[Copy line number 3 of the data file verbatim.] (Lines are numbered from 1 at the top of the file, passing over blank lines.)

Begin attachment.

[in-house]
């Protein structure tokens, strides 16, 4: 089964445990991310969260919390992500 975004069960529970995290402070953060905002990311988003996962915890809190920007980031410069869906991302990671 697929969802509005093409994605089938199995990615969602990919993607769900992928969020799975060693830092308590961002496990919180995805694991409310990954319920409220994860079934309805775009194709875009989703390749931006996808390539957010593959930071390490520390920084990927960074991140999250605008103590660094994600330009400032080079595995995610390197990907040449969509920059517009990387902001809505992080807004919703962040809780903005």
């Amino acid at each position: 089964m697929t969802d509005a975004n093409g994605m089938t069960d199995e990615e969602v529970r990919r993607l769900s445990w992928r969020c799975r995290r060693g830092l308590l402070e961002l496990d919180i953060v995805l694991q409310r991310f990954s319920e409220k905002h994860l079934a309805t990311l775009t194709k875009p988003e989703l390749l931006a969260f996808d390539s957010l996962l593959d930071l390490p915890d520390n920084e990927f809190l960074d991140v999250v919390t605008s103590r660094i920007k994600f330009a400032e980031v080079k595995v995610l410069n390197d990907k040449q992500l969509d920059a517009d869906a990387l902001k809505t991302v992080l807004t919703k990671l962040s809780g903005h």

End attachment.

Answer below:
């Amino acid at each position: 089964m697929t969802d509005a975004n093409g994605m089938t069960d199995e990615e969602v529970r990919r993607l769900s445990w992928r969020c799975r995290r060693g830092l308590l402070e961002l496990d919180i953060v995805l694991q409310r991310f990954s319920e409220k905002h994860l079934a309805t990311l775009t194709k875009p988003e989703l390749l931006a969260f996808d390539s957010l996962l593959d930071l390490p915890d520390n920084e990927f809190l960074d991140v999250v919390t605008s103590r660094i920007k994600f330009a400032e980031v080079k595995v995610l410069n390197d990907k040449q992500l969509d920059a517009d869906a990387l902001k809505t991302v992080l807004t919703k990671l962040s809780g903005h």